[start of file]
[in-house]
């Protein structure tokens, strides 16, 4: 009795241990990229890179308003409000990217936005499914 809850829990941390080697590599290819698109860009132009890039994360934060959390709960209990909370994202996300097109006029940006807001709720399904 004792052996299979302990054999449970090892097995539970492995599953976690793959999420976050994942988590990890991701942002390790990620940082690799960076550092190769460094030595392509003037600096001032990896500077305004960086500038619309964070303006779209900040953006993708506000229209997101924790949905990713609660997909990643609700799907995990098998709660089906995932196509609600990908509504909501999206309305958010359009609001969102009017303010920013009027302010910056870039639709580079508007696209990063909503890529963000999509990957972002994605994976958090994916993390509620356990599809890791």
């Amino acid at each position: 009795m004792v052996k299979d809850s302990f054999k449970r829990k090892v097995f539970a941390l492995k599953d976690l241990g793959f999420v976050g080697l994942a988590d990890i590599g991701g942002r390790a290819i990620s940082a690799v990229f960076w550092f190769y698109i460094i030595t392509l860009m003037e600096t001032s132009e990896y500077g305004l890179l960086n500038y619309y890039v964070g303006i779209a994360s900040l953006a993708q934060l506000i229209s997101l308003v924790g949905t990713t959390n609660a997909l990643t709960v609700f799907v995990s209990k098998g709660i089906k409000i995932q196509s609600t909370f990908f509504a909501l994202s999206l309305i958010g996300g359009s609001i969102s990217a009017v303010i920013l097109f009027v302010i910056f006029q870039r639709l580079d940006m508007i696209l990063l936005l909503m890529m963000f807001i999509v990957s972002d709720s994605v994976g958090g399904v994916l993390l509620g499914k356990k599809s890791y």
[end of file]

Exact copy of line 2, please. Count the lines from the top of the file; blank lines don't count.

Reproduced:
């Protein structure tokens, strides 16, 4: 009795241990990229890179308003409000990217936005499914 809850829990941390080697590599290819698109860009132009890039994360934060959390709960209990909370994202996300097109006029940006807001709720399904 004792052996299979302990054999449970090892097995539970492995599953976690793959999420976050994942988590990890991701942002390790990620940082690799960076550092190769460094030595392509003037600096001032990896500077305004960086500038619309964070303006779209900040953006993708506000229209997101924790949905990713609660997909990643609700799907995990098998709660089906995932196509609600990908509504909501999206309305958010359009609001969102009017303010920013009027302010910056870039639709580079508007696209990063909503890529963000999509990957972002994605994976958090994916993390509620356990599809890791």